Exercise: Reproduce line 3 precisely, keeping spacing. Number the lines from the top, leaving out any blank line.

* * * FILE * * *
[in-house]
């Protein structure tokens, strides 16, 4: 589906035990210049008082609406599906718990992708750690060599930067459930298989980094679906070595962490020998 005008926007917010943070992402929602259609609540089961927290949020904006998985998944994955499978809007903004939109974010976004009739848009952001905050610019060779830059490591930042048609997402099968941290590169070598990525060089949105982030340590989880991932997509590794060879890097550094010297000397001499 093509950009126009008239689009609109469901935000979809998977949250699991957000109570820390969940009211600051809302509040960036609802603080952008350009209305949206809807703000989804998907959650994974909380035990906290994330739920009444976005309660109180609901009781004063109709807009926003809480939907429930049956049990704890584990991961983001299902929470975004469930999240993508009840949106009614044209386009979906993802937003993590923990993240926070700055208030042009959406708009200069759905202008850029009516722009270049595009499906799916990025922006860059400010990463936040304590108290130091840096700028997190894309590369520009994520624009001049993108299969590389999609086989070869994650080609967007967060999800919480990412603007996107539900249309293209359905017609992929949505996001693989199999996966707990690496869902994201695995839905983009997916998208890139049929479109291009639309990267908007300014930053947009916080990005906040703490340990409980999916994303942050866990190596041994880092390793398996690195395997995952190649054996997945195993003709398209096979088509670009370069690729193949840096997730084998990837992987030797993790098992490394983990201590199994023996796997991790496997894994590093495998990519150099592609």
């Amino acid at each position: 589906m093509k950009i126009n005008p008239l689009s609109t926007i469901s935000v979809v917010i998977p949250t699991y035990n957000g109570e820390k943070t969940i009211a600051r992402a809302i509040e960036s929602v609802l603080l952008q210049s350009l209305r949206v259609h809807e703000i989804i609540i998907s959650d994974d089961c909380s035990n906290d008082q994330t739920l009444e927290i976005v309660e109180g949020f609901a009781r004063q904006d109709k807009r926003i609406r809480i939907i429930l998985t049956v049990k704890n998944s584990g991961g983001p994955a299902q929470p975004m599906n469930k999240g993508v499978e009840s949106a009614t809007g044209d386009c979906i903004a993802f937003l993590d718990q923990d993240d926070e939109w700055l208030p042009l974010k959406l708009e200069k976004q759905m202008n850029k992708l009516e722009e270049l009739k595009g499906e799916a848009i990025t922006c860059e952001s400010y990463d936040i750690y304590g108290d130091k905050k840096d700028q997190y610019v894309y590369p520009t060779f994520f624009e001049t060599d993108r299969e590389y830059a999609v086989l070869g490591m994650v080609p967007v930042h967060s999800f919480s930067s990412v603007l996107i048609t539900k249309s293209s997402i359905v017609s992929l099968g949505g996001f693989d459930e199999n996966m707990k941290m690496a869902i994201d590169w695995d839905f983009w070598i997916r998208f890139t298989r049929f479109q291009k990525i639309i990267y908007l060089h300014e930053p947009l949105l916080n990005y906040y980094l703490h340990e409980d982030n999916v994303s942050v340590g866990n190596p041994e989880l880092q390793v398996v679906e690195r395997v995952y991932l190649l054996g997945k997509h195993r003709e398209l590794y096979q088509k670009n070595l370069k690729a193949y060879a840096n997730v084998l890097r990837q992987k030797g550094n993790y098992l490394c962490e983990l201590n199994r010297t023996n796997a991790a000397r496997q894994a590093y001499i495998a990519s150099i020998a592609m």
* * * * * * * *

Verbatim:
């Amino acid at each position: 589906m093509k950009i126009n005008p008239l689009s609109t926007i469901s935000v979809v917010i998977p949250t699991y035990n957000g109570e820390k943070t969940i009211a600051r992402a809302i509040e960036s929602v609802l603080l952008q210049s350009l209305r949206v259609h809807e703000i989804i609540i998907s959650d994974d089961c909380s035990n906290d008082q994330t739920l009444e927290i976005v309660e109180g949020f609901a009781r004063q904006d109709k807009r926003i609406r809480i939907i429930l998985t049956v049990k704890n998944s584990g991961g983001p994955a299902q929470p975004m599906n469930k999240g993508v499978e009840s949106a009614t809007g044209d386009c979906i903004a993802f937003l993590d718990q923990d993240d926070e939109w700055l208030p042009l974010k959406l708009e200069k976004q759905m202008n850029k992708l009516e722009e270049l009739k595009g499906e799916a848009i990025t922006c860059e952001s400010y990463d936040i750690y304590g108290d130091k905050k840096d700028q997190y610019v894309y590369p520009t060779f994520f624009e001049t060599d993108r299969e590389y830059a999609v086989l070869g490591m994650v080609p967007v930042h967060s999800f919480s930067s990412v603007l996107i048609t539900k249309s293209s997402i359905v017609s992929l099968g949505g996001f693989d459930e199999n996966m707990k941290m690496a869902i994201d590169w695995d839905f983009w070598i997916r998208f890139t298989r049929f479109q291009k990525i639309i990267y908007l060089h300014e930053p947009l949105l916080n990005y906040y980094l703490h340990e409980d982030n999916v994303s942050v340590g866990n190596p041994e989880l880092q390793v398996v679906e690195r395997v995952y991932l190649l054996g997945k997509h195993r003709e398209l590794y096979q088509k670009n070595l370069k690729a193949y060879a840096n997730v084998l890097r990837q992987k030797g550094n993790y098992l490394c962490e983990l201590n199994r010297t023996n796997a991790a000397r496997q894994a590093y001499i495998a990519s150099i020998a592609m």